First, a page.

What’s the secret to keeping a legendary rock band together after more than two decades apart?
Fatherhood, says Stewart Copeland, drummer for The Police.
Circumstances had to be just right for the rock trio to reunite for its long-anticipated concert tour, which stops at a sold-out Quicken Loans Arena July 16, he says. But once he, lead singer/bassist Sting and guitarist Andy Summers regrouped, the patience developed from parenting their respective broods helped them handle those oft-publicized tensions that divided them during their heyday.
“All three of us are major patriarchs now, so we’ve all dealt with teenagers,” the 54-year-old rock-star-turned-film-composer and father of seven says, then chuckles. “Raising teenage kids is good training for playing in a rock band.”
Even with the increased tolerance levels, Copeland freely admits that the reunion has not been without its challenges. He describes the experience as “brutally cheerful, cheerfully brutal” as well as “deeply inspiring.” To prepare for the hour-and-45-minute set — a show Copeland describes as “just three guys” — the group spent weeks getting “deep, deep, deep in each other’s pockets musically” at Sting’s country estate in Italy, a process that was more difficult for three top musicians than fans might think. “Each of us has been in our own world,” Cope-land explains.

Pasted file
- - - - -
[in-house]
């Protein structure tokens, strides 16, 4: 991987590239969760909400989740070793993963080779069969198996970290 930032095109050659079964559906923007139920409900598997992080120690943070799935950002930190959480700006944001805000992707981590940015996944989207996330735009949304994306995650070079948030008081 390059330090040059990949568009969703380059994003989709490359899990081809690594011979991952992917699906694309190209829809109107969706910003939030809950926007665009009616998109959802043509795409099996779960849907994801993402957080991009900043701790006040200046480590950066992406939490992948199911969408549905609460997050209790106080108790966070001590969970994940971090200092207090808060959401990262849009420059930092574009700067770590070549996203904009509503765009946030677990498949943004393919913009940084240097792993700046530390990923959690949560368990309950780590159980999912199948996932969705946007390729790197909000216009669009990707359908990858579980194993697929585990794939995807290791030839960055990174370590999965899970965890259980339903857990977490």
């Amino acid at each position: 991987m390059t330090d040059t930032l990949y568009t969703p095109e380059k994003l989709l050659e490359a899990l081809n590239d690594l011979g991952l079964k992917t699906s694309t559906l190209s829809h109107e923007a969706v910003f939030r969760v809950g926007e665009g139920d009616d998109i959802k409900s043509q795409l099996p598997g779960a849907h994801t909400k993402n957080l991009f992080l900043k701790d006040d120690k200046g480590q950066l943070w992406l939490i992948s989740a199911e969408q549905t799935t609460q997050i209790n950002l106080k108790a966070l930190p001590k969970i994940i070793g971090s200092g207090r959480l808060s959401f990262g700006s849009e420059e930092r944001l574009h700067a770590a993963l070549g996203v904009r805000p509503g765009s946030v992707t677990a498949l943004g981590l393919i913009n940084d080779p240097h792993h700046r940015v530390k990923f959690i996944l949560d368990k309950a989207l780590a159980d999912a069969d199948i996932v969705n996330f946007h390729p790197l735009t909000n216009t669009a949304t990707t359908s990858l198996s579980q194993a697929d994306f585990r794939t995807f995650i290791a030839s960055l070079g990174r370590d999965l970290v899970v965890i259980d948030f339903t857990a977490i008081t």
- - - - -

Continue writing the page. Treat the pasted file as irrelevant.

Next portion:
They also hired a nutritionist and physical therapist “to keep these three blond heads looking sharp” on tour.
“It hasn’t gotten to the level of some other groups,” Copeland says of the entourage. “We haven’t got a tour shrink, which I bitterly regret. I wish we had one who would arrange play dates between the members of the band and apportion the amount of time we spend together, just like I hear that Mick [Jagger] and Keith [Richards] have their time together carefully managed. Ah, man, that kind of attention would be really cool.”